— Help needed! We’ve now got a fancy new donor database called Salesforce. This may sound boring to you, but to us it’s very exciting! But we need some help figuring out how to use it. Check here for a pro-bono job descriptions of what we’re looking for — and let us know if you’re able to help or if you know anyone who is.
Thanks Hollaback! supporters for another fantastic week of fighting street harassment and keeping the revolution alive!
HOLLA and out!
BY CATHERINE FAVORITE
Last weekend The Times of India reported that the number of cases of rape, molestation and harassment registered with the Madhya Pradesh State Women’s Commission more than doubled last year, compared to previous years.
The number of rape cases registered with the Commission jumped from 62 between 2009-2010, to 141 between 2010-2011. Workplace harassment cases grew as well from 115 in 2009, to 268 between 2010-2011.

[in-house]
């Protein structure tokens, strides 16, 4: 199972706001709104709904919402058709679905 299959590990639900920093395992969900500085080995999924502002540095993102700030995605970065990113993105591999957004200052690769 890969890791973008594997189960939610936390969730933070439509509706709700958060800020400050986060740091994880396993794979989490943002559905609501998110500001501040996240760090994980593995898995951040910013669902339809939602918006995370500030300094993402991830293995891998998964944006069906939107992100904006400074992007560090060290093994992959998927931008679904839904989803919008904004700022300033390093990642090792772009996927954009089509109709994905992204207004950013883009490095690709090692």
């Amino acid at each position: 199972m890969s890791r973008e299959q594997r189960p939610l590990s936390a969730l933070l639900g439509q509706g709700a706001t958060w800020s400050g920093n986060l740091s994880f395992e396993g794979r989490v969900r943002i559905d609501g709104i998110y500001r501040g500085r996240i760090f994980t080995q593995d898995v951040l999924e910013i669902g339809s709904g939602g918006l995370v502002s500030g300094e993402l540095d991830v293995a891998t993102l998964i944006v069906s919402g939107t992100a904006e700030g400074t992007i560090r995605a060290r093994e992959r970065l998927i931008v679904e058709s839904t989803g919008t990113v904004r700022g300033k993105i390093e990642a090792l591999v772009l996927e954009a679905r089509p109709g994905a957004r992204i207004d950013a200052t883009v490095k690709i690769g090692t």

While this sharp increase in gender-based crimes is indeed alarming, Rashmi Sarawat, chief executive officer, Mahila Chetna Manch, offered some perspective and a slight silver lining to these statistics:
“At the same time, growing awareness levels helped more women shed their social stigma and come out in the open. More women are now aware of the Domestic Violence Act and Vishakha guidelines issued by the Supreme Court for workplace harassment. This may be the prime reason for more number of cases related to violence against women coming to light.”
It may not be easy to confront the real numbers of rape, domestic abuse and harassment survivors (in the United States, a recently revealed figure that one in four women will be raped in their lifetime has caused some commotion). Yet, the large figures not only mean that more survivors are beginning to feel safe enough to come forward, but that the public must pay attention to the crimes that all too often go unaddressed or are swept aside. With more attention paid to these numbers, comes more public outrage. This is the first step to stronger laws (or better enforcement of these laws) protecting women as human beings in both the public and private sphere.